Published: Oct. 11, 2022

PhD student Robyn Tomiko giving her Ed Talk, "Lifting the Veil: The Truth About Teaching." Link to:
Together again: Events take on new forms, enhanced meaning of togetherness

Love and appreciation filled CU Boulder’s ornate Macky Auditorium when the School of Education hosted its first in-person graduation since 2019, a welcome change after virtual celebrations that followed COVID-19 health guidelines for the past two years.

One of the school’s most cherished events, graduation featured accomplished undergraduate and graduate student speakers, and it offered 2022 graduates the opportunity to take part in the tradition of crossing the stage to cheers and applause from loved ones. Graduates from 2020 and 2021 were also invited back to the in-person event following their virtual celebrations, and 630 supporters joined via livestream.

The 2021–22 academic year offered a renewed sense of togetherness, including other in-person gatherings, such as faculty, staff and student retreats to kick off the year, a Homecoming open house showcasing the school’s new campus building in the fall, and a regional conference for Latinx youth called Latinos in Action in May.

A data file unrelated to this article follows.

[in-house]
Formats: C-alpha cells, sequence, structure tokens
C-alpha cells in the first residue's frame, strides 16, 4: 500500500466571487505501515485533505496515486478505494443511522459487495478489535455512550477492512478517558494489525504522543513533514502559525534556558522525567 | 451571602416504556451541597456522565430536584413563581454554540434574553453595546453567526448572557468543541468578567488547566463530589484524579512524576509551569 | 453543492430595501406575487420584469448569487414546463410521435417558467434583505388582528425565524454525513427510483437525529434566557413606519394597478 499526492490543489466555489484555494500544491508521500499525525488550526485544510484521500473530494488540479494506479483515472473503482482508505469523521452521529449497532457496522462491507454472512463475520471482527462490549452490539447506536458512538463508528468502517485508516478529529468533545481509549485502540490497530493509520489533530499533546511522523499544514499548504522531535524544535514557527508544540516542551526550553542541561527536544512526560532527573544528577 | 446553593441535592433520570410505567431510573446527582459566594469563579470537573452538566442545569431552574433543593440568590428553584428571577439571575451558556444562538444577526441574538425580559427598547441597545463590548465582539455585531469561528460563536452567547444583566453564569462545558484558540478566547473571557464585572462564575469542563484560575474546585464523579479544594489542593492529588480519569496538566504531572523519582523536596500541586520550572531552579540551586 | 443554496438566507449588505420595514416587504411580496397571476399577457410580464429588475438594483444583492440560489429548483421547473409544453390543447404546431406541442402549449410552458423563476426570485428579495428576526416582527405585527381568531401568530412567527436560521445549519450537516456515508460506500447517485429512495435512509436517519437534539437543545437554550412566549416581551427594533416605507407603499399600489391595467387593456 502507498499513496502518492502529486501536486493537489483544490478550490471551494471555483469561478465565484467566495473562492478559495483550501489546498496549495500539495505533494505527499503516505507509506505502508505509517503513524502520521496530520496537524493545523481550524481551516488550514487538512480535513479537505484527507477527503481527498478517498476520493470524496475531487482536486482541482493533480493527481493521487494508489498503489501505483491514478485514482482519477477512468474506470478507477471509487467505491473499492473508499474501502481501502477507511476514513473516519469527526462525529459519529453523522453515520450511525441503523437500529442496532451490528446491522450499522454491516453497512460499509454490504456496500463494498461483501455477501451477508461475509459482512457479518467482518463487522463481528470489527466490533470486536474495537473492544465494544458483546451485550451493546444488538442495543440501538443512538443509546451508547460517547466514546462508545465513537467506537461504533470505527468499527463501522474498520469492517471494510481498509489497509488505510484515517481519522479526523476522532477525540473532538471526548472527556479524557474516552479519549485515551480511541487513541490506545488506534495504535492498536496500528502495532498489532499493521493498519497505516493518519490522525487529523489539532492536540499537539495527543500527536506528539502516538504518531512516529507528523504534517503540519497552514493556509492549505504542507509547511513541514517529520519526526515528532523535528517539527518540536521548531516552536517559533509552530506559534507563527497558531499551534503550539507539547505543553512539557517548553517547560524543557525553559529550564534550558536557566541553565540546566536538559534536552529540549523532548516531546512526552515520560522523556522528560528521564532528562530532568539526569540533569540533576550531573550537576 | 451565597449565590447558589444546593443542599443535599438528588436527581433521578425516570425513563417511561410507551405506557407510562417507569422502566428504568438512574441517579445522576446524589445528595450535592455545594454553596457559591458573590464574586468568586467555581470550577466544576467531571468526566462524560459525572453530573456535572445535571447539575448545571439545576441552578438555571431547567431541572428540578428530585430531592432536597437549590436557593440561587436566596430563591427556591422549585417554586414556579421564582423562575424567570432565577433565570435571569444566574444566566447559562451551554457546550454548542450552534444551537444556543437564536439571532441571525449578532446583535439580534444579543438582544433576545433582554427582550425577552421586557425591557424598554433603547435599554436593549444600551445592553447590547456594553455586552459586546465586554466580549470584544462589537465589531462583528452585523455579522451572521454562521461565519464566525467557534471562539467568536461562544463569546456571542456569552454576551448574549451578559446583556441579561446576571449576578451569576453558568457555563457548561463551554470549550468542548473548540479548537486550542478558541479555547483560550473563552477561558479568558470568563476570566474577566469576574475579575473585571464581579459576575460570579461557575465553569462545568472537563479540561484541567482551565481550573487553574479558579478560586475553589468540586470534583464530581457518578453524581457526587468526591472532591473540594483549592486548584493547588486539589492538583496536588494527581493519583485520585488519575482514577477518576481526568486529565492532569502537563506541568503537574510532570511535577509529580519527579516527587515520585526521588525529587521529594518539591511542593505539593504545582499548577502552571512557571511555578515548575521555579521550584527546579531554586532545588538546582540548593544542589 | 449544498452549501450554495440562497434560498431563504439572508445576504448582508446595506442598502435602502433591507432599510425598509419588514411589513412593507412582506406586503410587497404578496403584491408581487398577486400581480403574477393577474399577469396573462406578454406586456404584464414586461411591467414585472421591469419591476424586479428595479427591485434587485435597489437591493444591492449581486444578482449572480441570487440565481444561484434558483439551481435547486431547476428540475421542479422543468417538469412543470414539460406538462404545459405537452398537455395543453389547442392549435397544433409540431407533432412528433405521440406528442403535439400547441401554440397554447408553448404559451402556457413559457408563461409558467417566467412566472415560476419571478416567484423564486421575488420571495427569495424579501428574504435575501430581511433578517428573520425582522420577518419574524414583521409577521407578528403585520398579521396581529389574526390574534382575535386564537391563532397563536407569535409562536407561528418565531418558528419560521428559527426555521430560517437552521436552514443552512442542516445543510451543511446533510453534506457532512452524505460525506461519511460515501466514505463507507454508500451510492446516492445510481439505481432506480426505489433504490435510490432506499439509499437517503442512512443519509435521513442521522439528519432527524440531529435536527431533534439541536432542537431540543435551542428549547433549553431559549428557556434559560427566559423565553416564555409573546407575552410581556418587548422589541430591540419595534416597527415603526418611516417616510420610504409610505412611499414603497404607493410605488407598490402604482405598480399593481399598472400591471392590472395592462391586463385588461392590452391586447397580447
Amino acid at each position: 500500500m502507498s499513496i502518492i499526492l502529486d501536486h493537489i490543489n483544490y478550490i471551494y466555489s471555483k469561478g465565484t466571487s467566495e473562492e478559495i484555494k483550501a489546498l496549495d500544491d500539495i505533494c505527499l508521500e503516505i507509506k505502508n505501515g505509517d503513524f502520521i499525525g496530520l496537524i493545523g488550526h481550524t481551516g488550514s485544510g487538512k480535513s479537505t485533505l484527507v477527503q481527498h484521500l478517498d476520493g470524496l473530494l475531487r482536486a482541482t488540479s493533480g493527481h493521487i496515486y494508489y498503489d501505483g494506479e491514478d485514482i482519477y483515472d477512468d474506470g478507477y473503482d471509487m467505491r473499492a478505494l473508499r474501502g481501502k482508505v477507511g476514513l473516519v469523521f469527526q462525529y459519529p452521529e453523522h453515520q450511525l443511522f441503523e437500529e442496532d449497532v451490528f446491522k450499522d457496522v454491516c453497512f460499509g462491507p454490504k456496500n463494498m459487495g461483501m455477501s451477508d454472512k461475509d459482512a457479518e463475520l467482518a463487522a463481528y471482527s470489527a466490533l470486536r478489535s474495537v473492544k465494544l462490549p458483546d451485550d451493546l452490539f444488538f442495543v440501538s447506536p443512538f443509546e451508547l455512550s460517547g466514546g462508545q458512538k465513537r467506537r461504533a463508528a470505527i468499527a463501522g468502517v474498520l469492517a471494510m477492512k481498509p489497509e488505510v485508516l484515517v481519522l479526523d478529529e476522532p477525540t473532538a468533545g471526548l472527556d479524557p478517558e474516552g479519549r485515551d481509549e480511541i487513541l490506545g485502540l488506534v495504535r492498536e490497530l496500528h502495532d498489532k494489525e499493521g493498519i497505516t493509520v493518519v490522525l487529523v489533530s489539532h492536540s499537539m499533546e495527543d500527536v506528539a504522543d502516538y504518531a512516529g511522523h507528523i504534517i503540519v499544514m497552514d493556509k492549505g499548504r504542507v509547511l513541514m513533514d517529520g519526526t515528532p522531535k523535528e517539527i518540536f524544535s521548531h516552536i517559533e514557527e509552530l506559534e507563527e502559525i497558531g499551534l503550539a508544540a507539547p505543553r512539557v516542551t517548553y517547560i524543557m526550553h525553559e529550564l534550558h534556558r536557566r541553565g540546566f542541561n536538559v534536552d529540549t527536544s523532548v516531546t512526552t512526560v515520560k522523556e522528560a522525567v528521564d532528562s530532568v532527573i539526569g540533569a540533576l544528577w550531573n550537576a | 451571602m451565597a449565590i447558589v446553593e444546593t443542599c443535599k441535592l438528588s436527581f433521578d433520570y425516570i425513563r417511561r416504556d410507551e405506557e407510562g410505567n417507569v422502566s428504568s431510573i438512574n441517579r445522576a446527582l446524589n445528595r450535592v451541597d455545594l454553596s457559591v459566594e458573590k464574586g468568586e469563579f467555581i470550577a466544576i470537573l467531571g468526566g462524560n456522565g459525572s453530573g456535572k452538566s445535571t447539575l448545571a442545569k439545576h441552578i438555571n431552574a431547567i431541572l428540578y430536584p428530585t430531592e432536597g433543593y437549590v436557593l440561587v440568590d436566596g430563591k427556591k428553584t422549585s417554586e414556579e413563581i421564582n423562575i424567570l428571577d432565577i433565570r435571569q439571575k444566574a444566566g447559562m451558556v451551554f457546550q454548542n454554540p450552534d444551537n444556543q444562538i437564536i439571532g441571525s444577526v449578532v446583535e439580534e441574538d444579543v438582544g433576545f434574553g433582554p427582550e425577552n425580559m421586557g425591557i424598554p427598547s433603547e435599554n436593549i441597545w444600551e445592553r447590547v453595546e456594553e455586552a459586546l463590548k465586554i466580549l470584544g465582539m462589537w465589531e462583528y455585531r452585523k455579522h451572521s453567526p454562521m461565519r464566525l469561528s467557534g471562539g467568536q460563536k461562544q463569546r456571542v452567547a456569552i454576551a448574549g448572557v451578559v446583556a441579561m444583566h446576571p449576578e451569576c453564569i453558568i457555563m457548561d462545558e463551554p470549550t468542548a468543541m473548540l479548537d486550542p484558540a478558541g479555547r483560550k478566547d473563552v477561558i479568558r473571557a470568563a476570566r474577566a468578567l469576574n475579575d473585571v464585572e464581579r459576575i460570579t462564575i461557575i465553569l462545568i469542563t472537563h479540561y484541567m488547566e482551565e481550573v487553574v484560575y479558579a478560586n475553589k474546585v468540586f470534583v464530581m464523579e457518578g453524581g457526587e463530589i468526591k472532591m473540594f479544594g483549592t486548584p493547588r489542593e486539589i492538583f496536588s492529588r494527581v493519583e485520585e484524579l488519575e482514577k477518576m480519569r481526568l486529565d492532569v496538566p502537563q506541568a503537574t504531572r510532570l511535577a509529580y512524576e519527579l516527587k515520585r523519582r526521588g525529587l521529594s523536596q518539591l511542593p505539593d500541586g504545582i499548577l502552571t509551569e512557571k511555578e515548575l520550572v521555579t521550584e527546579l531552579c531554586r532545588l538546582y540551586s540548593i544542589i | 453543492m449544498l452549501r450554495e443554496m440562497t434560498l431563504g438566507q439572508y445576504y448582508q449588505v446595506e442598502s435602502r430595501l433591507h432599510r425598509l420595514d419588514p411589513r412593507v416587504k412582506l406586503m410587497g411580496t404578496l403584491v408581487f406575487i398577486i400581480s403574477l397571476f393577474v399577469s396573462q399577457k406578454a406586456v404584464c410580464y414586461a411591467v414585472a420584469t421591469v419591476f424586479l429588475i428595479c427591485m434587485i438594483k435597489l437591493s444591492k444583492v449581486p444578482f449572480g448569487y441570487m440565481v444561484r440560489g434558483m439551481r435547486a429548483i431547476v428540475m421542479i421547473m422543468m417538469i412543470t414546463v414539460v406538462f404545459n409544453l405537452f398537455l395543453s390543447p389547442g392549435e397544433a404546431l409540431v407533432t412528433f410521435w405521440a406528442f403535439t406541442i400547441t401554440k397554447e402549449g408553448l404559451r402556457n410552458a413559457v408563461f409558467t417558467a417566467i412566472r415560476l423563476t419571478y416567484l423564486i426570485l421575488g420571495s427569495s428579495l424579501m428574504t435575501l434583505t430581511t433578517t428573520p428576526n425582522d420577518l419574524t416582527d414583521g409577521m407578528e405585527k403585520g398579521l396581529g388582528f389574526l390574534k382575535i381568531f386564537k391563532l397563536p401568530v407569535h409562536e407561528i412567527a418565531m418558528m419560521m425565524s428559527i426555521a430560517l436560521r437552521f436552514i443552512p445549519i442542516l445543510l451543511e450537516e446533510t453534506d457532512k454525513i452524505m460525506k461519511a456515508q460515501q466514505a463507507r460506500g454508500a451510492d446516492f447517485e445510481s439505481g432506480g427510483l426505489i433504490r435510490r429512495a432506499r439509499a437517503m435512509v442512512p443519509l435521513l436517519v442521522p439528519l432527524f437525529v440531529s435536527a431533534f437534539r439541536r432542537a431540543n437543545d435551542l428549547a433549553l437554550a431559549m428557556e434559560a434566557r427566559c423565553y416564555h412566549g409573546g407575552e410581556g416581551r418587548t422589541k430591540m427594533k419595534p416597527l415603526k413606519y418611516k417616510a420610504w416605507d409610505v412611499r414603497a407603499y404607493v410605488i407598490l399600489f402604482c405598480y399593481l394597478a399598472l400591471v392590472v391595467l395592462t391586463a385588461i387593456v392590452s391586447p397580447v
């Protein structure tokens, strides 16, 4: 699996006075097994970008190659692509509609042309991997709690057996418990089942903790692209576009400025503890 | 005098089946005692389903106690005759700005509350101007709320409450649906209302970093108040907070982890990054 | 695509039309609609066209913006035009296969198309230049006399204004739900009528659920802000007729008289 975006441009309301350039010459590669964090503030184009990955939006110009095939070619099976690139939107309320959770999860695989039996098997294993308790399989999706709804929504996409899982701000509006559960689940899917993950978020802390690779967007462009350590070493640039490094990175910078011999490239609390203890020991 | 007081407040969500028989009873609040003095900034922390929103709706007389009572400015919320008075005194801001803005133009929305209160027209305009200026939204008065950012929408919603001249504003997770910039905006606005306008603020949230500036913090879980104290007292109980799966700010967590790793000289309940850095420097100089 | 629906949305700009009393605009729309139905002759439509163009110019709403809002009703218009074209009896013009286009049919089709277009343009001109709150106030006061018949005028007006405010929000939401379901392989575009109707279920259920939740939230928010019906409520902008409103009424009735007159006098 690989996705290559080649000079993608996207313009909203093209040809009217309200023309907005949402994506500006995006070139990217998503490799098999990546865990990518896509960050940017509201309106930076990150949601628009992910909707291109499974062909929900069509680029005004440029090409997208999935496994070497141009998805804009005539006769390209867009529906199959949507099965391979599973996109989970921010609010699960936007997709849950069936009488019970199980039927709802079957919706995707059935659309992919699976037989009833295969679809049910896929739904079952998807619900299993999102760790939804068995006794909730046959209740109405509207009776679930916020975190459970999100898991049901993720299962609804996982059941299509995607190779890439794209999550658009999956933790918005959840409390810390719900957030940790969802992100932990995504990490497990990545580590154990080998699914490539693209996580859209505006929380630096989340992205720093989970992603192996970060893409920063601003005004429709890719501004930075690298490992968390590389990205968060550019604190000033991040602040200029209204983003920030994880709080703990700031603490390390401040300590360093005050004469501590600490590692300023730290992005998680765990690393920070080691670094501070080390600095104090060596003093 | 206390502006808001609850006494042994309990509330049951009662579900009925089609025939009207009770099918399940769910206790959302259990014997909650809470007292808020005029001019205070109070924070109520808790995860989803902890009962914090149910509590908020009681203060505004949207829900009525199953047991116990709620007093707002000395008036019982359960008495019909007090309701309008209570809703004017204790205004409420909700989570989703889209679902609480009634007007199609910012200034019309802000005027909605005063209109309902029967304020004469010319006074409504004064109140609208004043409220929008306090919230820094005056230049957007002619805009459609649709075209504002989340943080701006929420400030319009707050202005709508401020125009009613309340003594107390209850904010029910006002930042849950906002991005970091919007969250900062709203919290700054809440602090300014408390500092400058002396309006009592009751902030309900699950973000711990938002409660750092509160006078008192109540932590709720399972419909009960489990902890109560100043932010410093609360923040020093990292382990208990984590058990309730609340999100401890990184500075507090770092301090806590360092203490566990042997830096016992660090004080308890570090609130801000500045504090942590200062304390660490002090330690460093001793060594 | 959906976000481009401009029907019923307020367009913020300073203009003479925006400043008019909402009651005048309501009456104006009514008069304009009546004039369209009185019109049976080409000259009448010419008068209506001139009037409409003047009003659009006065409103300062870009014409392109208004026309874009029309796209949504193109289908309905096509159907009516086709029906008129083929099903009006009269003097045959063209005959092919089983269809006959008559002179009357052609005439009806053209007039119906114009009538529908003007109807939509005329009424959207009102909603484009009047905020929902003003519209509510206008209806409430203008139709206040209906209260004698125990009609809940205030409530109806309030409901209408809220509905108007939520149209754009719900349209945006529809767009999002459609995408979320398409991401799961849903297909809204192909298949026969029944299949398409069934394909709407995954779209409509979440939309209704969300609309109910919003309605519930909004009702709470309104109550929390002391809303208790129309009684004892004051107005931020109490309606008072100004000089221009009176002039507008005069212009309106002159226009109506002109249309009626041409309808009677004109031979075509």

Other events that were typically offered only in person have expanded access for alumni and friends to engage online, such as the Children’s Book Festival and Ed Talks, the school’s signature TED-Talks-inspired series about pressing issues in education. Moving forward, hybrid online/in-person offerings may provide new ways to stay connected.

View highlights or learn more about past and upcoming news and events at

Student projects to counter movements restricting teaching about race, gender identity, sexual orientation and more

Over the summer, 22 doctoral students answered the call to design and lead summer grant projects that address growing movements to ban race-conscious curricula, limit teaching about LGBTQ lives, compel teachers to teach white-centric versions of history and more.

A committee of faculty and graduate students who were focused on expanding the school’s diversity and equity curricula launched the grant initiative to learn from and with students. The committee intended to fund three to five projects with $3,000 to $12,500, depending on project size and scope, only to be overwhelmed by the depth of the proposals.

With topics ranging from “Examining Student-led Resistance to Oppressive Education Policies” to “Surviving and Thriving: A Collective Inquiry into How Higher Ed Critical Race Scholars Are Handling In-person and Digital Attacks on CRT Nationwide,” all 11 projects were selected and supported.

Each project is designed to be conducted or initiated in the summer, although many will continue into the fall and spring.

“This is one concrete way to address just a few of the injustices in our communities and schools,” Dean Kathy Schultz said. “We are so excited to learn with the students and their colleagues.”